Oracle Enterprise Linux: Making Oracle on Linux Even Simpler? Introducing the oracle-validated-1.0.0-4.el4.x86_64.rpm Package

I currently don’t have any systems I can point at Oracle’s Unbreakable Linux Network. If I did, I’d get a copy of the new oracle-validated-1.0.0-4.el4.x86_64.rpm package. This package aims to collect all the necessary system RPMs and install them as well as configure all the sundry system parameters required for Oracle. According to this Oracle Linux Validated Configuration description, the package does the following:


 Additional packages from Oracle:

  # This package automatically pulls in package dependencies and sets
  # system parameters recommended above.  It is not required but is
  # recommended in order to save time in getting the system setup.  It is
  # available from ULN by subscribing to the "Oracle Software" channel and
  # then using up2date to install it.  The dependent packages will be
  # installed and parameters will be adjusted as part of this up2date process.
  oracle-validated-1.0.0-4.el4.x86_64.rpm [ Optional package, but recommended ]

If anyone happens to have a copy laying around and wouldn’t mind shooting me a copy, I’d like to rpm2cpio(8) it and take a peek. I’ve been hoping for quite some time that Oracle Enterprise Linux will include some things that make Oracle on Linux simpler. This could be a start.

9 Responses to “Oracle Enterprise Linux: Making Oracle on Linux Even Simpler? Introducing the oracle-validated-1.0.0-4.el4.x86_64.rpm Package”


  1. 1 Marc Handelman August 19, 2007 at 5:46 pm

    I have the following:
    oracle-validated-1.0.0-4.el4.x86_64.rpm
    oracle-validated-1.0.0-4.el4.i386.rpm
    oracle-validated-1.0.0-4.el4.src.rpm
    oracle-validated-1.0.0-3.el4.src.rpm

    Let me know how you want them sent to you.
    Marc Handelman

  2. 2 Dave August 19, 2007 at 7:45 pm

    Hi Kevin, I have noticed that when you name linux commands you put a number in brackets after it, e.g. rpm2cpio(8) in this article. I have a couple of questions

    1) what does it mean
    2) why do yo do it as opposed to just saying the normal command?

    Thanks

    dave

  3. 3 kevinclosson August 20, 2007 at 1:04 am

    Hi Dave,

    The answer is pretty old school. I do it to specify the exact command, call, utility, what have you. That nomenclature tells you exactly what section of the manpages it is documented in. For example, if I’m talking about the system call open(2), and you simply type “man open” on a linux system you get the manpage for open(1) which is totally different than the open(2) system call.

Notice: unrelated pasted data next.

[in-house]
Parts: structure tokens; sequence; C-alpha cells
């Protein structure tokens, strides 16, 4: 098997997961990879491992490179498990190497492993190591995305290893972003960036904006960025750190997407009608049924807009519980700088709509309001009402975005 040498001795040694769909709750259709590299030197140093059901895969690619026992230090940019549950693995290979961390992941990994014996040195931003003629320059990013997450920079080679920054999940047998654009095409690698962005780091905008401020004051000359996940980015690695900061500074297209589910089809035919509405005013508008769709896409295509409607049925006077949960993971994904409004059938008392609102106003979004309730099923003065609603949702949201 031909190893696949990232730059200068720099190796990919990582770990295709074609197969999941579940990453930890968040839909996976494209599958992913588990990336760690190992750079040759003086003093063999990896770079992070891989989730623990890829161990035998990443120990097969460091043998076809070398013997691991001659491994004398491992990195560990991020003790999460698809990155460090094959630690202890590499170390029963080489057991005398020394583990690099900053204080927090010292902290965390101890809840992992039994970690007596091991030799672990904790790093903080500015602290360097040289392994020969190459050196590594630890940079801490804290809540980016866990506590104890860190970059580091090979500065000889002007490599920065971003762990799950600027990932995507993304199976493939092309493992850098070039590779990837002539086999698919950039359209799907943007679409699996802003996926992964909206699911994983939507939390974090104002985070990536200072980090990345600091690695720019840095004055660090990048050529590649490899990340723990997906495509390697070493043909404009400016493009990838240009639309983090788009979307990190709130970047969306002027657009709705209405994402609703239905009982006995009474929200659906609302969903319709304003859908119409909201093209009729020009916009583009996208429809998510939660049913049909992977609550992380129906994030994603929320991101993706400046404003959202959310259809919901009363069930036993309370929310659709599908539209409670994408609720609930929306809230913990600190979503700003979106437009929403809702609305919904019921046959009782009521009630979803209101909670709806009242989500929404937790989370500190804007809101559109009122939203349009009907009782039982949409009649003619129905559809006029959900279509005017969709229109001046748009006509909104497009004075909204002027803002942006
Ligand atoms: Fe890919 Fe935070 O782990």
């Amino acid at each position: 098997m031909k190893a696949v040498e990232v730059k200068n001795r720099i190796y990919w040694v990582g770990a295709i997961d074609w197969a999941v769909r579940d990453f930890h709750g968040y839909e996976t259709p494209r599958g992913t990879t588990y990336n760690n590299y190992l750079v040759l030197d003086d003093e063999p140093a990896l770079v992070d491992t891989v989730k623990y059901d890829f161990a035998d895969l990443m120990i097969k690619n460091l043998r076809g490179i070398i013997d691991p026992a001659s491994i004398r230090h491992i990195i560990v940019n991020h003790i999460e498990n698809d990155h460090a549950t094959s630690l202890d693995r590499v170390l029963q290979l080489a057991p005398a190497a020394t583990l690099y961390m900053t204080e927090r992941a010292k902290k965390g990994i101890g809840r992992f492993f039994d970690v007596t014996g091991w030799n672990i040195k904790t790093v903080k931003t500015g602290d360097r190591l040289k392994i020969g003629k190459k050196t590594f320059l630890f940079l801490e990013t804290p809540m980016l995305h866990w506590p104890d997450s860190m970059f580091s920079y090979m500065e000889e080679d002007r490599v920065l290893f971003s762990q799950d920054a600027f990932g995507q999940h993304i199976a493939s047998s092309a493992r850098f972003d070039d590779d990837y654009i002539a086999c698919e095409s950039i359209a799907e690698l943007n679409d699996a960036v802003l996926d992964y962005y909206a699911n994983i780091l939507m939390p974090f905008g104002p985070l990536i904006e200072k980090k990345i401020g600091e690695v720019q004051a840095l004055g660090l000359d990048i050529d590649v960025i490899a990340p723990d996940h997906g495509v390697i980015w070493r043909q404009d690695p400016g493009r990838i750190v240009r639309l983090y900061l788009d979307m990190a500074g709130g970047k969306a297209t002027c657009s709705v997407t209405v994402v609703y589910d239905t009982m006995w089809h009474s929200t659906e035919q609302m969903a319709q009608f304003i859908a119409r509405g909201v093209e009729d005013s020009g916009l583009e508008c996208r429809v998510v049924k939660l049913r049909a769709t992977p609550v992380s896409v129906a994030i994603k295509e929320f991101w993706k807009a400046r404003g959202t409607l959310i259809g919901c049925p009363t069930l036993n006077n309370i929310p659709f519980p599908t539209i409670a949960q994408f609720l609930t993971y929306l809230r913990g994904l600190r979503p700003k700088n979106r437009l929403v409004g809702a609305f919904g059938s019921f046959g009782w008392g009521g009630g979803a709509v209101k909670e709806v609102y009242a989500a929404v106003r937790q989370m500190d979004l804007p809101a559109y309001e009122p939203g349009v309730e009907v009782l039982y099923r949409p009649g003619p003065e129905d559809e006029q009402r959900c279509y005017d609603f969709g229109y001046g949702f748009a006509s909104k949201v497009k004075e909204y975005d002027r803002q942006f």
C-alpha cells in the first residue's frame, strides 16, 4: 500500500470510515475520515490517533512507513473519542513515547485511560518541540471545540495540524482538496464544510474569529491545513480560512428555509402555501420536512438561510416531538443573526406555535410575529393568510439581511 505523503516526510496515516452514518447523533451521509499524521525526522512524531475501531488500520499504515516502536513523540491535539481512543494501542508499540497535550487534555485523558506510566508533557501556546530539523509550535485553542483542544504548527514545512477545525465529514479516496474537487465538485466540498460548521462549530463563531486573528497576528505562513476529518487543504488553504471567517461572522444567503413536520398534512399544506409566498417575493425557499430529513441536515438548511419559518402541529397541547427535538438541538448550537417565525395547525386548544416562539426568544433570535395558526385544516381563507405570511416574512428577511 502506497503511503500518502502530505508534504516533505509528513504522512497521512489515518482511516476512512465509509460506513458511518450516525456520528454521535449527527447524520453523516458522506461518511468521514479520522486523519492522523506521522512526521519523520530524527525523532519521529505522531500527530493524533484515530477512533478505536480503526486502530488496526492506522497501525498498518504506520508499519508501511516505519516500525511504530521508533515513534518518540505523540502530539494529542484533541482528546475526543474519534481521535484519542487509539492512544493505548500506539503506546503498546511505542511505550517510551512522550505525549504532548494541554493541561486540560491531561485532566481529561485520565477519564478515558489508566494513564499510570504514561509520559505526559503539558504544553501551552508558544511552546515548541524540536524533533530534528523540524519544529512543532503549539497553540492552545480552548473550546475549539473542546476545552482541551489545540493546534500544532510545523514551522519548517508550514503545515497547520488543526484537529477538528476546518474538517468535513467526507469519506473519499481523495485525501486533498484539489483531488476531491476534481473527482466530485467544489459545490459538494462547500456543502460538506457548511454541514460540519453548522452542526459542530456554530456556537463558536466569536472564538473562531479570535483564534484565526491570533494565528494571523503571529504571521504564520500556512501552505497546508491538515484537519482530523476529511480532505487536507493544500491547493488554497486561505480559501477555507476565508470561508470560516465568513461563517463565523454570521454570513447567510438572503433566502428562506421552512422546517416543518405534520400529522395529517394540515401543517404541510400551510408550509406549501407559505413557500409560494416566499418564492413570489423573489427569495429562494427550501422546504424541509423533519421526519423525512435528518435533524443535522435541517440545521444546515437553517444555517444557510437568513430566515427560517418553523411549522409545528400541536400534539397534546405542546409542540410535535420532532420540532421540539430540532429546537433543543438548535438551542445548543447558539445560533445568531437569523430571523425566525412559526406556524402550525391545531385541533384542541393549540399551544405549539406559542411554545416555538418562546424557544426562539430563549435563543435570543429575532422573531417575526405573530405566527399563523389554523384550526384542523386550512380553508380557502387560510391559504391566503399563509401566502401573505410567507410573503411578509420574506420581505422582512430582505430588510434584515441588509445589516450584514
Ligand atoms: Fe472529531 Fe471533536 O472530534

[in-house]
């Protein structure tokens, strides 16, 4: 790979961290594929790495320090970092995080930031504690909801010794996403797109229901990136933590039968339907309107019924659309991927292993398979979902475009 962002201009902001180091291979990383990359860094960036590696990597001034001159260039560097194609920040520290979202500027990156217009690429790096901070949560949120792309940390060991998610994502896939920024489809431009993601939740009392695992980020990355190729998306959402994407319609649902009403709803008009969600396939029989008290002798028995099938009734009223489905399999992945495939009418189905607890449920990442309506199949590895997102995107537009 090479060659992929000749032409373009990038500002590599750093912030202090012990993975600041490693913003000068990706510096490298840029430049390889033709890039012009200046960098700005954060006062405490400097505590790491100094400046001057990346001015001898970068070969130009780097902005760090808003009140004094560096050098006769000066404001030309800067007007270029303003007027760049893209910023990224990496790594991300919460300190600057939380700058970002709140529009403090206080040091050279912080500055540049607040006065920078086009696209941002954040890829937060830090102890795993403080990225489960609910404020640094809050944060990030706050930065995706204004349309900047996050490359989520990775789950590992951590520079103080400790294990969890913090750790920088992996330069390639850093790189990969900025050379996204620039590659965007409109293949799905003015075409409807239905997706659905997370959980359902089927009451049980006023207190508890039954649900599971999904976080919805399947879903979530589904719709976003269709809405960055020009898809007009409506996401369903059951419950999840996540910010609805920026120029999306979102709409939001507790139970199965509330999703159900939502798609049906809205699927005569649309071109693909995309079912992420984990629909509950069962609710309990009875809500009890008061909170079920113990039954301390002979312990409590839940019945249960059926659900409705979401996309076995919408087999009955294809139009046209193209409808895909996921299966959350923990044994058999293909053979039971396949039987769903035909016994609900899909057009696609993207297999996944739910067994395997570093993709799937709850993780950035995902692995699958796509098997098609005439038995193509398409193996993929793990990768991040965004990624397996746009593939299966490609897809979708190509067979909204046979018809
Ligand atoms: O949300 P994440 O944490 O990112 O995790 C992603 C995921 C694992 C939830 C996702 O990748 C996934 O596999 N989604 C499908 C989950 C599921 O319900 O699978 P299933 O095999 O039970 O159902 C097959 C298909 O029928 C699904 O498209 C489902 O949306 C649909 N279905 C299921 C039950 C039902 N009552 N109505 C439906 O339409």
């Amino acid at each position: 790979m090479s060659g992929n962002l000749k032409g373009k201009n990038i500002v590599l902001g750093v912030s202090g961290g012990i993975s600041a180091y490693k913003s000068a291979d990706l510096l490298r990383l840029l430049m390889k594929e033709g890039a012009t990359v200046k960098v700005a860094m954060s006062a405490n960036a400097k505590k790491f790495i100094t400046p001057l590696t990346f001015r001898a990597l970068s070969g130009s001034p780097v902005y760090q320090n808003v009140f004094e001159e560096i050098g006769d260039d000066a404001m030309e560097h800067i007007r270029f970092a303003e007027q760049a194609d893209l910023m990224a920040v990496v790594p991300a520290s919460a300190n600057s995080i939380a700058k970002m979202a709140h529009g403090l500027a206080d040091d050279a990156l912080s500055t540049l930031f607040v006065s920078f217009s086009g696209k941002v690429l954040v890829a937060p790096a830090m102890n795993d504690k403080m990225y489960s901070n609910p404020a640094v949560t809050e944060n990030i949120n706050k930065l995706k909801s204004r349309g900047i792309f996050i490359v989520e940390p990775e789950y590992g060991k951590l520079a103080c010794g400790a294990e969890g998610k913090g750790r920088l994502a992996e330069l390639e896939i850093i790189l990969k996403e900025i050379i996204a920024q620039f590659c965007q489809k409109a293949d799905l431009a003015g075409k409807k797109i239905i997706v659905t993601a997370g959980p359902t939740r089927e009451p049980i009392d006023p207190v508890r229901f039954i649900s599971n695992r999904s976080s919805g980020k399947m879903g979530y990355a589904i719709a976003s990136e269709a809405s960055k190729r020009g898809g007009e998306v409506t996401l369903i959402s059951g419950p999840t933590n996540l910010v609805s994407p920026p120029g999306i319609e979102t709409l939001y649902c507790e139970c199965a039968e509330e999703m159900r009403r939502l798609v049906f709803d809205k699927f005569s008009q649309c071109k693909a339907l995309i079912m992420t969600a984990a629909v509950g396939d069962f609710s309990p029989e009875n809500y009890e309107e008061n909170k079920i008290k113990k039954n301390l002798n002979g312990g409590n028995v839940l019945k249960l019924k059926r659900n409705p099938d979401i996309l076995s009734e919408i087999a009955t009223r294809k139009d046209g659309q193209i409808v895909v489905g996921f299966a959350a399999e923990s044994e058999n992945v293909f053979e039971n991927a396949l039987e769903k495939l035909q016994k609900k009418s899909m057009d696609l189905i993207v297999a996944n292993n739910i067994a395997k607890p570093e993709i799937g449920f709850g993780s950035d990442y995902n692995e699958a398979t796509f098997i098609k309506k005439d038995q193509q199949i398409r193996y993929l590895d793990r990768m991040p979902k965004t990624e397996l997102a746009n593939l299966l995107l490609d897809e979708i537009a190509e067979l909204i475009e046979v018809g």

There was a day when a belt sander would drop from the ceiling and grind you to a fine powder if you were writing about a Unix command and didn’t cite it properly. Old habit I guess.

  4. 4 Zlatko Calusic August 20, 2007 at 2:12 am

    Although a package like that is a good idea to ease the job for administrators, I’ve managed to successfully install Oracle 11g even on an unsupported platform: Debian GNU/Linux. It went practically flawlessly (one warning, some java exception). More details on this page: A First Look at Oracle 11g database on Debian GNU/Linux

    Component certification is quite important for enterprise use, but IMHO it’s even more important to make portable software, and Oracle seems to be pretty good at it.

  5. 5 Joe Cipolla August 21, 2007 at 8:01 pm

    The oracle-validated package does more than pull in package dependencies. It also creates the oracle user and dba/oinstall groups, and also sets the bare minimum kernel parameters. It has saved me some time in preparing servers for oracle installs.

    As a side note, another benefit of ULN is to be able to use the up2date utility to grab the ASM and OCFS2 packages.

  6. 6 Luke Youngblood March 15, 2008 at 1:04 am

    This is interesting, but I’ve written some cfengine scripts to do all the annoying pre-installation tasks that I seem to forget every time I’m building a new cluster.

    Still, installing OCFS2 and ASM RPMs might be nice… We’ll have to check out Oracle Unbreakable Linux, although I hate to have to call HP tech support and tell them what OS I’m running if there is a storage problem… LOL

  7. 7 Alex Gorbachev March 22, 2008 at 1:41 am

    Still, installing OCFS2 and ASM RPMs might be nice

    OCFS2, please no…
    The only reason for OCFS would be shared export/import location or external tables and alike. Shared Oracle home would be another reason but it’s hardly a good idea anyway.

    OCFS basically runs another clusterware behind the scene with it’s own heartbeat and eviction policy. Many many times I saw OCFS messing up CRS cluster and customer spending weeks to figure that out.

    I would rather consider NFS or change design to be able to use local filesystem.


  1. 1 The Most Horribly Botched Oracle Database 10g Real Application Clusters Install Attempt. « Kevin Closson’s Oracle Blog: Platform, Storage & Clustering Topics Related to Oracle Databases Trackback on August 29, 2007 at 6:22 pm
  2. 2 Oracle Validated Configuration RPM for OEL5 « Renaps’ Blog Trackback on October 4, 2007 at 2:31 am

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